Loss of My Doctor

The doctor that I have had for the past 10 years seemed to be a gift from God. He understands how difficult fibromyalgia is for the patient, has an excellent problem-solving mind when presented with a new symptom, welcomes new information about treating FM, cares deeply about his patients, and gives the time a patient needs. There were a few rough spots through the 10 years, but our relationship seemed to be very satisfying for both of us. I thought he cared for me, appreciated how I worked with him, and I knew I respected him so I was dreading when he retired in a few years. When he retired I knew it would be hard but I also knew I would be happy for him and together we would find someone else to take care of my healthcare needs. What happened, however, was totally unexpected and is taking a long time to deal with emotionally. I have Medicare insurance and he made the decision to not accept Medicare reimbursement if congress didn’t stop the decrease in payment to health care professionals, so this meant he would no longer be willing to treat me. Congress did put a hold on the cut but I had already felt the wound of betrayal and after a lot of thought and tears made the decision to discharge him from having responsibility for my primary healthcare needs – I fired him. What pained me most was that he hadn’t […]

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Kindness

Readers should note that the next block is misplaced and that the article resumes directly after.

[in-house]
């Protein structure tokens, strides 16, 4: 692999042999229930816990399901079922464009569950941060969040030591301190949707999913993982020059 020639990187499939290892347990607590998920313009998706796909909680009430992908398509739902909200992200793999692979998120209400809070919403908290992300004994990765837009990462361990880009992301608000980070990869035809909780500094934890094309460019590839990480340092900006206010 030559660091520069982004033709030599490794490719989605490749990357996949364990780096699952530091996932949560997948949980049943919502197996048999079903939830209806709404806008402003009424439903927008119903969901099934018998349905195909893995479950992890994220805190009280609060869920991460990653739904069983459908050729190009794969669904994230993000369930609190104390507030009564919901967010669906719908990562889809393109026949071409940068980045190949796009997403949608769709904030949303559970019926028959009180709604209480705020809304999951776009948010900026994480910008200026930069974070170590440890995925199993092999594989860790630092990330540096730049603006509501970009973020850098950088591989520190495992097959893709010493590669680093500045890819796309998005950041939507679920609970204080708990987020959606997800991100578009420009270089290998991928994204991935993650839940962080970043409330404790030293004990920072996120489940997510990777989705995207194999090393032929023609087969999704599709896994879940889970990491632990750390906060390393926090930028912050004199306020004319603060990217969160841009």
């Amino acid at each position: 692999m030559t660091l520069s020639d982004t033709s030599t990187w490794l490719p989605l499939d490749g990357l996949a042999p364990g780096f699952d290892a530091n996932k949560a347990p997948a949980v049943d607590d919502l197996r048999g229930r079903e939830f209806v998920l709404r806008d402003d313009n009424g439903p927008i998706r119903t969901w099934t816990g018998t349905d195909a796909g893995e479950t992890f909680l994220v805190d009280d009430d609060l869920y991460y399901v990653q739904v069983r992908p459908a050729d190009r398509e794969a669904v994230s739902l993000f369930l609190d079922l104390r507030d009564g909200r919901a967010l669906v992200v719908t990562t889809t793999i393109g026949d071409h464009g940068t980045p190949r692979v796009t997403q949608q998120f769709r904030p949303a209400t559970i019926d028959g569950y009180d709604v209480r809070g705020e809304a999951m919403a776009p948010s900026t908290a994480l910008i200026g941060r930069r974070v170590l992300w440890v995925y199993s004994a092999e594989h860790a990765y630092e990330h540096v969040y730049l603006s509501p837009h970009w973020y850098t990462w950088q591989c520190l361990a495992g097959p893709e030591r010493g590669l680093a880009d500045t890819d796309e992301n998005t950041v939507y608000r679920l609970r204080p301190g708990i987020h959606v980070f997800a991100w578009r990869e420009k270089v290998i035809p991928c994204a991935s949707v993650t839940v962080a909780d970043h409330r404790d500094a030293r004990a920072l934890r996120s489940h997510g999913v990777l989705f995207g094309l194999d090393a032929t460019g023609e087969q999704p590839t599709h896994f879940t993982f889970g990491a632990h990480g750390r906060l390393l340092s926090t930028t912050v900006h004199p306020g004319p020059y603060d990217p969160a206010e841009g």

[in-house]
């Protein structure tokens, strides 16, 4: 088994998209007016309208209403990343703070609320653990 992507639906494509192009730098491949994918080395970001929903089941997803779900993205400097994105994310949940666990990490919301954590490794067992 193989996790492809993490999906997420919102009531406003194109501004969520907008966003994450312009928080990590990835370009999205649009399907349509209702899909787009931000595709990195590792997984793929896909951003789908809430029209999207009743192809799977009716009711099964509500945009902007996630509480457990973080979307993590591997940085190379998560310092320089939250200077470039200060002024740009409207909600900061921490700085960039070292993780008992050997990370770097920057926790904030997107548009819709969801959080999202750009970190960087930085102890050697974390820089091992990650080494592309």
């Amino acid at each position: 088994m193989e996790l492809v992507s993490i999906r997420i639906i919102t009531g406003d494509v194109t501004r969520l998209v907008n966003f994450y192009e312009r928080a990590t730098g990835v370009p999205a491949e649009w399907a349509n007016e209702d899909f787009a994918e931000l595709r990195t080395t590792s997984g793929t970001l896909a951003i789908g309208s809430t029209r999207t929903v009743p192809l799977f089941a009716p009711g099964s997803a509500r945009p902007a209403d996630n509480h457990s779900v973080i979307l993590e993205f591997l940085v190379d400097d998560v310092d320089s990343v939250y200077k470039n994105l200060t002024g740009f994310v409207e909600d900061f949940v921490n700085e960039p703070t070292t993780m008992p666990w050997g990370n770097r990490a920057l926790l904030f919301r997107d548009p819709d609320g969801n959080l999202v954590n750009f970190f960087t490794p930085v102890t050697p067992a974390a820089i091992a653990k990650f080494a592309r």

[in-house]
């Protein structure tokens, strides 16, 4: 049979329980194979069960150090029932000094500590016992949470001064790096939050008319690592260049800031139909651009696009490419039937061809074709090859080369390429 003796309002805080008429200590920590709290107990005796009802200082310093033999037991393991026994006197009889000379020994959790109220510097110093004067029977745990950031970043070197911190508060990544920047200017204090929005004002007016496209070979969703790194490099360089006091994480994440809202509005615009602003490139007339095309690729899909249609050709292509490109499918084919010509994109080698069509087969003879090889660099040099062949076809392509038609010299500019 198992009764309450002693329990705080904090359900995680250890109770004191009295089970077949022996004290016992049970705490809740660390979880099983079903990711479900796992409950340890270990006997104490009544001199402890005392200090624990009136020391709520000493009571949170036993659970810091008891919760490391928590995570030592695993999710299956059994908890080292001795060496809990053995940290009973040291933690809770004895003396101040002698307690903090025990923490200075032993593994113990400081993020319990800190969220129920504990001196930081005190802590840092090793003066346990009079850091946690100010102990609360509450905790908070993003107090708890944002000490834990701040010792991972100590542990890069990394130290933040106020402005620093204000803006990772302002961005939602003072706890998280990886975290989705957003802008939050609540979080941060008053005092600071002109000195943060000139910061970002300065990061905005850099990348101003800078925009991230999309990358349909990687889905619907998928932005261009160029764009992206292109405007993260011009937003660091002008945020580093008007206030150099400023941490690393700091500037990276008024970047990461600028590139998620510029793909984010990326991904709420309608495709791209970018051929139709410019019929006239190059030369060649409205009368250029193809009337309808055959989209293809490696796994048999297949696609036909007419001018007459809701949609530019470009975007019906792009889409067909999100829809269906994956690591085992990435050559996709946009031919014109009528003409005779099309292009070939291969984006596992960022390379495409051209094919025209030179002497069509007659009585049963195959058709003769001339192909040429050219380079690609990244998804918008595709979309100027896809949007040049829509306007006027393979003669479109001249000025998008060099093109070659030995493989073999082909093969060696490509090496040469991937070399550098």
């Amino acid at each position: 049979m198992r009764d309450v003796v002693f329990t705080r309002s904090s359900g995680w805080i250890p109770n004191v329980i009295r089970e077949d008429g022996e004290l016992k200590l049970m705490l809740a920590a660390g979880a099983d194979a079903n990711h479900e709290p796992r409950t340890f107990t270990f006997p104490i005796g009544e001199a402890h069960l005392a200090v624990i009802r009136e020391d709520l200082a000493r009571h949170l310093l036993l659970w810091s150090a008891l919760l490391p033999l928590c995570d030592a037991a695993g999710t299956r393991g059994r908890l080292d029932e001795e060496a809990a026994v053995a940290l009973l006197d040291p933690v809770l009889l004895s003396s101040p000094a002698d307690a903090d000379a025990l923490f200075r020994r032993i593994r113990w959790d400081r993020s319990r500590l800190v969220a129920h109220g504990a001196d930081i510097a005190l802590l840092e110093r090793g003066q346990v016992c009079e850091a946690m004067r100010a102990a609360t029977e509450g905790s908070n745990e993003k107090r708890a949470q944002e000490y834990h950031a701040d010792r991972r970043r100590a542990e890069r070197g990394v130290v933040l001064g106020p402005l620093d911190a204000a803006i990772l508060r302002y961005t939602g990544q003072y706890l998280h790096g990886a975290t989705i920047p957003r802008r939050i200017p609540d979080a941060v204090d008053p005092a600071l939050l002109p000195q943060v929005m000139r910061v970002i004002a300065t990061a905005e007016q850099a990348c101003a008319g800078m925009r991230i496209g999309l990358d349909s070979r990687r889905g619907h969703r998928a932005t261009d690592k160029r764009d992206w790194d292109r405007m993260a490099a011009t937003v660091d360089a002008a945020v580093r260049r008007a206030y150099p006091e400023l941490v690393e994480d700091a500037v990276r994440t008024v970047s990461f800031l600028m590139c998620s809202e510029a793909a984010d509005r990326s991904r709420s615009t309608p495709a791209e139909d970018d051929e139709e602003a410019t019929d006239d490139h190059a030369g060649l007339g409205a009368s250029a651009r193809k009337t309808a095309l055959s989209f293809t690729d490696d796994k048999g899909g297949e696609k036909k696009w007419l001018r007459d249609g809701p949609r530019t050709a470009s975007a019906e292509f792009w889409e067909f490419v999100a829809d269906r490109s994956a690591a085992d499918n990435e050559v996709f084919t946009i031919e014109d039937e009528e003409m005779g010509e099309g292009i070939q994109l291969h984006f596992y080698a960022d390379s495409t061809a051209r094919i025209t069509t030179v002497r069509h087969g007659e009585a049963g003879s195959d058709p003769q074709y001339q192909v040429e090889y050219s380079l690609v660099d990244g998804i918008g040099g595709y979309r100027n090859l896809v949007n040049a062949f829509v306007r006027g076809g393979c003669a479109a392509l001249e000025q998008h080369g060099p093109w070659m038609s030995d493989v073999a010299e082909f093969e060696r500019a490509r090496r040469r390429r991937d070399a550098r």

In this post I want to share with you the reflections of a doctor going to see her doctor. This was written in a creative piece entitled Kindness by Dr. Scholten, who provides healthcare to refugees in Canada, [i]. It is especially potent because she has experienced being both the doctor who is appreciated by patients and then a patient who feels gratitude towards her doctor. So often we wish that our doctor could be in our shoes, could experience the emotional turmoil we experience, that can only be touched through kindness. Sure we need doctors that are competent and capable but there are times when these qualities just aren’t enough. She begins her story by saying that she had helped an Eritrean couple who were new refugees to Canada and facing an unplanned pregnancy. They come to her office for the last time before continuing with an obstetrician and the husband expresses his deep gratitude to her with a small speech. Obviously she had touched them deeply with her caring and help. She writes, however, that she is “embarrassed that I’m thanked for dispensing something that cost me nothing: no education, no honing of skill, no effort. I’d rather be thanked for diagnostic prowess or a deftly performed procedure.” It is clear in her statement that she underestimates the importance of her kindness and she believes technical skills and intellect are much more important. She writes that she forgets their gratitude as […]

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